Just what are the odds in accomplishing such a thing? I'd say they're just slightly worse than Michael Moore and Ann Coulter conceiving a love child.
Hypothetically, let's just say that you have some particular interest in seeing the verdict of a high-profile case turn out in a specific way, so you move from city to city, attempting to get on the jury for THAT SPECIFIC CASE, so that you can then manipulate the jury into voting your way.
Just what are the odds in accomplishing such a thing? I'd say they're just slightly worse than Michael Moore and Ann Coulter conceiving a love child. Not only do Nicholas Easter (John Cusack) and his girlfriend, Marlee (Rachel Weisz), do just this, but Easter actually finds himself on a jury in a case where Wendell Rohr (Dustin Hoffman) is the prosecutor claiming that a gun manufacturer is responsible for the death of his client's husband in a shooting. Blah, blah, blah. Because this movie is based on a Grisham™ novel, it would be overkill to outline the usual elements that have been vomited into a blender and served up yet again to the viewing public.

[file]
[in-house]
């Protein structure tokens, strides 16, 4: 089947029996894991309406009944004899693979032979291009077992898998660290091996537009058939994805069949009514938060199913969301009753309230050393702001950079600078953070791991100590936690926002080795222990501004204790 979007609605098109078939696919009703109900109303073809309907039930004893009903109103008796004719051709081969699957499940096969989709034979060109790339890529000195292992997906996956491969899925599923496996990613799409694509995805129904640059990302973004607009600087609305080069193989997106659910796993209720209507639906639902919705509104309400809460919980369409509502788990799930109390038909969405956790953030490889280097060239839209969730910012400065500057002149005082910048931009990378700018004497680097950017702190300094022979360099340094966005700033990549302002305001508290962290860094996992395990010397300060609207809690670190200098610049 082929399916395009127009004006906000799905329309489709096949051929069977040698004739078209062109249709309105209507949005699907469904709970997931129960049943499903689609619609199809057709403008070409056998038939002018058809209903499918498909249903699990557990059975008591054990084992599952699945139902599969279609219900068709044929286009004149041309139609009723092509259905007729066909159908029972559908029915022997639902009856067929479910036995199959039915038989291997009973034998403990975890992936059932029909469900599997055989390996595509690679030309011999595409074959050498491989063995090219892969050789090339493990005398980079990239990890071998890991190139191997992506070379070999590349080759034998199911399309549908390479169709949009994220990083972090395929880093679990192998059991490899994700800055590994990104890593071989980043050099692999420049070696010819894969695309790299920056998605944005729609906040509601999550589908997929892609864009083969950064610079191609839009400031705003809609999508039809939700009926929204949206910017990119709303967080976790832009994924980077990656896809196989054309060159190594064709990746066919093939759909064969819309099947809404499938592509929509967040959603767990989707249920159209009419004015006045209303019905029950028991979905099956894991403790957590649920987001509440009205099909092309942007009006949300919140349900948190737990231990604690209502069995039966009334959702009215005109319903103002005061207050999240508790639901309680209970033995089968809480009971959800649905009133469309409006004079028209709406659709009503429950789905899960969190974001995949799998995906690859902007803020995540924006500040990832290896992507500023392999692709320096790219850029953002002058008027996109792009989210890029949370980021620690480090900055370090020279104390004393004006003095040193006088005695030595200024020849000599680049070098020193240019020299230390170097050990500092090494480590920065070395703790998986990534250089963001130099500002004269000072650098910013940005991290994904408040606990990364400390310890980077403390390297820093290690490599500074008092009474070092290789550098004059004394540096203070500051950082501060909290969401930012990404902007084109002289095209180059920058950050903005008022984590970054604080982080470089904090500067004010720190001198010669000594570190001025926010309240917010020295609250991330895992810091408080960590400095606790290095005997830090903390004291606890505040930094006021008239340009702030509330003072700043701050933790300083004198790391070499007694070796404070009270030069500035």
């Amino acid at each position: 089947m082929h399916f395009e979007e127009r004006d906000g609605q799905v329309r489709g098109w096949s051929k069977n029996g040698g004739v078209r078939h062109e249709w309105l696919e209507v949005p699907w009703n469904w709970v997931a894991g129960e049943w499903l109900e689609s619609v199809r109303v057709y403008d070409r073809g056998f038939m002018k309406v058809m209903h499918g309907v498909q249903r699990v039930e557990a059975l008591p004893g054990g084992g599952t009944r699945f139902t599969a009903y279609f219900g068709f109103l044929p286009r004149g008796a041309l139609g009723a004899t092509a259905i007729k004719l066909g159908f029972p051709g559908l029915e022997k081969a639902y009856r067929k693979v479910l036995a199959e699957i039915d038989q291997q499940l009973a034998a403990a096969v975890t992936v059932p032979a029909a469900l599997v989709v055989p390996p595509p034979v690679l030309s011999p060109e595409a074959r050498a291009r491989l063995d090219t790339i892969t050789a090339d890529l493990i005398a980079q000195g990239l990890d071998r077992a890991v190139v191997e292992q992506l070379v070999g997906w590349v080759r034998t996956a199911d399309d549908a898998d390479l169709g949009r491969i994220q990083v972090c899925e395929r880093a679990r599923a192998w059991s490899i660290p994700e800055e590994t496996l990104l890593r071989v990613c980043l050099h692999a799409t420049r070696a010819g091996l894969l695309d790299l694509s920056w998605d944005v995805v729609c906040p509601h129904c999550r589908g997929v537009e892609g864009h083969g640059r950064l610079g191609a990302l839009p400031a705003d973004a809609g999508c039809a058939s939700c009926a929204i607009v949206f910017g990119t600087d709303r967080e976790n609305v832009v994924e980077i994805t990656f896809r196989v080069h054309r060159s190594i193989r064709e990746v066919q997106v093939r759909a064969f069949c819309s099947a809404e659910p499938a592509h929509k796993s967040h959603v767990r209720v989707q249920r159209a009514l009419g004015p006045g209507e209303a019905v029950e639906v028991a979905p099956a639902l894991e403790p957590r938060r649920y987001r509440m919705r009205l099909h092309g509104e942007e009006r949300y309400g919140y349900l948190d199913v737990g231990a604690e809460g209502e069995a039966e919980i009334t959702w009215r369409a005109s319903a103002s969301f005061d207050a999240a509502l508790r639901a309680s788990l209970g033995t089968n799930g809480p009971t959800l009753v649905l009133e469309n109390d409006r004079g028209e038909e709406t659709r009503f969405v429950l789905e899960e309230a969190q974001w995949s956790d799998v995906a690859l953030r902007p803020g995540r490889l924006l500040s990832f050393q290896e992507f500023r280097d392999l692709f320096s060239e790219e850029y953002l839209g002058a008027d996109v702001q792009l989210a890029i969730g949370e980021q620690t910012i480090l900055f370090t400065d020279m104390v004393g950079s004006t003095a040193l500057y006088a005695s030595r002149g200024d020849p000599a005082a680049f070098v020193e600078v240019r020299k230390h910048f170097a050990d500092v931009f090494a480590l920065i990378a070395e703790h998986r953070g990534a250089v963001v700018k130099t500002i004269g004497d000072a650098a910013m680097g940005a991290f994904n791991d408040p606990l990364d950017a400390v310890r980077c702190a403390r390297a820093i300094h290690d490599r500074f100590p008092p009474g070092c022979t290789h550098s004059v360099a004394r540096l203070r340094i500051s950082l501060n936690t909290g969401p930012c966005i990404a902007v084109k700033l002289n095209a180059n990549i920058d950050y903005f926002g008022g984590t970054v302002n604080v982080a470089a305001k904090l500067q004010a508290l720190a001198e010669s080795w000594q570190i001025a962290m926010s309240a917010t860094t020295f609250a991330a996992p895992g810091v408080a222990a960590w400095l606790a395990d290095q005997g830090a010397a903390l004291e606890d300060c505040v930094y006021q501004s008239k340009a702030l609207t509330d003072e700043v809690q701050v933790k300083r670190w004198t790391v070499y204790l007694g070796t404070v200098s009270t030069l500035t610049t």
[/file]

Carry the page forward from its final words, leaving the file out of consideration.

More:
If the cynicism weren't already bleeding out of this film like a knife in stuck pig, the defense has hired Rankin Fitch (Gene Hackman) and his scuzzy firm to buy off the jury and manipulate them in any way possible to make sure the outcome turns out in the gun manufacturer's favor.
Frankly, I thought it was the Right who got kept up at night dreaming of new paranoid delusions with which to create policy, but this time it's the Left, with visions of a legal system with about as much integrity as the TSA.
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